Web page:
Gold, Inflation, and Spanish Decline

           Any influx of new money, if poorly managed, can prove as ruinous as it seemed alluring. Misdirected riches can be frittered away and, by enabling years or decades of dissipation, growing indebtedness, or both, can leave its former holders in far worse position than where they began. Spain was able to capture large amounts of

Rum and Calabashes

           Far away from sources of foreign monies and lacking their own, early Australia was forced to improvise. Barter was especially impractical and attempts to create a local coinage were unsuccessful until the early 20th century. Banknotes provided the solution for some parts of the country but in remote areas far from any banks, makeshift systems

Rai Stones

           It was in fairly modern times that money transformed from being purely a physical thing, tangible coins or paper changing hands, to an ethereal substance. Today, when money is used, it largely moves only in a digital sense and before the digital era, it may have changed hands without physically moving but instead by the

Barter and Money in Post-War Germany

           When a currency is discredited, people usually turn to substitutes. These are often foreign currencies. Sometimes though the economy functions only by resorting to barter. This is hardly a solution since bartering is usually impractical. During the late 1940s in occupied Germany, people traded goods for products like cigarettes, coal, and potatoes which were in

Seashell Money in America

              Today, coins and banknotes are the most common physical manifestations of money, but money does not need to take these common forms. Anything could be money, or at least exhibit some of the qualities of money, even seemingly common items anyone could produce. Consider that cowrie shells were used as money in Africa and Asia

Recoinage Crisis of 1696

           In the late 17th century, a series of advances were made in finance. Though originating in England, this period of increasing sophistication became known as the ‘Financial Revolution’ even outside Britain. Long-term government borrowing, central banks, and stock exchanges were each either born or developed into more recognizable forms in this period. It was a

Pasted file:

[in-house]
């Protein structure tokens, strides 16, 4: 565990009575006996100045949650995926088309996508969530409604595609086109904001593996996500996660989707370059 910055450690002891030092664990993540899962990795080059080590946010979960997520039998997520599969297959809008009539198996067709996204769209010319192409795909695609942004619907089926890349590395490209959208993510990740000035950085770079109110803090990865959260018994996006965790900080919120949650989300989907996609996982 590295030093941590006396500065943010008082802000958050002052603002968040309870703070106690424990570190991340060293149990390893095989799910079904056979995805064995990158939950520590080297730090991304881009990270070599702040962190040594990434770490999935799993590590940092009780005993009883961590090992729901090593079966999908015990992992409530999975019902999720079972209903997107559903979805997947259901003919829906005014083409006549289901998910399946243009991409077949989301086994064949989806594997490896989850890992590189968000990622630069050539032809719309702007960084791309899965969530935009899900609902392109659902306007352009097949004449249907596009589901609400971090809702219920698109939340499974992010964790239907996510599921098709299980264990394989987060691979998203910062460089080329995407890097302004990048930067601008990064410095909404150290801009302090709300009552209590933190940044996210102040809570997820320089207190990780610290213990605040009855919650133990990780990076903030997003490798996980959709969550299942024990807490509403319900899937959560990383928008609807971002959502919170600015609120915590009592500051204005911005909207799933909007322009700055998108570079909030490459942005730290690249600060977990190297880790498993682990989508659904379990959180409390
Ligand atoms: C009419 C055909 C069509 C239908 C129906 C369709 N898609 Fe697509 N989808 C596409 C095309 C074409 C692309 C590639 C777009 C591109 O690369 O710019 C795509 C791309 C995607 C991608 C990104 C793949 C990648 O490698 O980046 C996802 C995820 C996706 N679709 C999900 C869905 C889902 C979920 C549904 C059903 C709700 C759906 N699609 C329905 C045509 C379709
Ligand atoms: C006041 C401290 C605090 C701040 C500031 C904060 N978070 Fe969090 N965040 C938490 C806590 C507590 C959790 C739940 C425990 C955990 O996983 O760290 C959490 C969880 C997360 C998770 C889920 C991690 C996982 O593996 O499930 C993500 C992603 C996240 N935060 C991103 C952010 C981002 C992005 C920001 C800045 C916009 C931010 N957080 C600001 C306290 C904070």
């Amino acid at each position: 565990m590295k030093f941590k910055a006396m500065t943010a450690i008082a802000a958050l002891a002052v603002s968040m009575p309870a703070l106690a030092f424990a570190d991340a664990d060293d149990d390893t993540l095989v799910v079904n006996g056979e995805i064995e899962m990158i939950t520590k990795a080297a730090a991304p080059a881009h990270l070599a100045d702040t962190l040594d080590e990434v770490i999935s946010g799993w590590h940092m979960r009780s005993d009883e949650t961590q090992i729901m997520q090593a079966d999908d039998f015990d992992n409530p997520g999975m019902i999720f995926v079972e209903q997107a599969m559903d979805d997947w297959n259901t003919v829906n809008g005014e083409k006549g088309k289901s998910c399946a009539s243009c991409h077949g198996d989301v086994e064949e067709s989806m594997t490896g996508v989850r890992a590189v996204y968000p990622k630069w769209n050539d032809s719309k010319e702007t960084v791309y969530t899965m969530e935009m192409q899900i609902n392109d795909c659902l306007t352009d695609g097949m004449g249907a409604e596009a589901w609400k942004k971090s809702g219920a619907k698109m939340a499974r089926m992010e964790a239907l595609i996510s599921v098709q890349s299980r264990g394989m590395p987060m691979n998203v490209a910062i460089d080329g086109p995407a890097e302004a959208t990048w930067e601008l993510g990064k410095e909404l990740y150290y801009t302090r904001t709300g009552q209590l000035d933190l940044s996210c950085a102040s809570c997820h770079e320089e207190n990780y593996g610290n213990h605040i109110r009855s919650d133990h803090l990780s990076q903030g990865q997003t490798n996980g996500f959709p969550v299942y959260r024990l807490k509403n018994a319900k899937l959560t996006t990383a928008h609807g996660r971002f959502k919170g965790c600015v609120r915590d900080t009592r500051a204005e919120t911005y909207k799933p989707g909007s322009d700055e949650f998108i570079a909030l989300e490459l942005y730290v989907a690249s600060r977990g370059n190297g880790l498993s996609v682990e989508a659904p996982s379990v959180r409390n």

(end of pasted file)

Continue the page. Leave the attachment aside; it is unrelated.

Italian Unification and the Corso Forzoso

           Fiscally troubled governments have often found monetary expedients to their financial difficulties. The result is often trouble. Deficits once financed by issuing bonds willingly bought are thereafter financed by printing money reluctantly accepted. The result is a despotic tax, levied arbitrarily on those unable to secure a ‘real’ income both sufficient and recurring for their

How the Bank of Amsterdam Changed Money

           When central banks were created in the 17th century, they didn’t everywhere change the nature of money. Indeed, the Bank of England was founded not with any particular monetary objective in mind, but rather with a fiscal one. In Holland by contrast, the Bank of Amsterdam was established with a monetary raison d’etre. Almost immediately

Philip IV, the Counterfeiter King

           Finance is usually distinguished from the ‘real economy’ to isolate those parts of an economic system that are most directly engaged in production or consumption. However, this shouldn’t suggest that a financial system cannot reveal anything new about the ‘real economy’ not already measured. The condition of a monetary system can be indicative of an

Experiments in Military Currency

           Technical advances brought about changes in military planning during the Second World War, but measuring the impact of new technologies and tactics was not the only preoccupation of the planners. Even monetary questions had to be confronted. During the war, armies had to be supplied with locally sourced materials wherever they were. This need, along

Bank Restriction Act in Caricature

           The 18th century was a formative one in finance, especially in Britain. The innovations of the ‘Financial Revolution’ and the accompanying respect for the importance of sound credit had resulted in an increasing ‘financialization’ of the economy. Though still scarce, credit was becoming more accessible, most of all for the increasingly indebted British state. When

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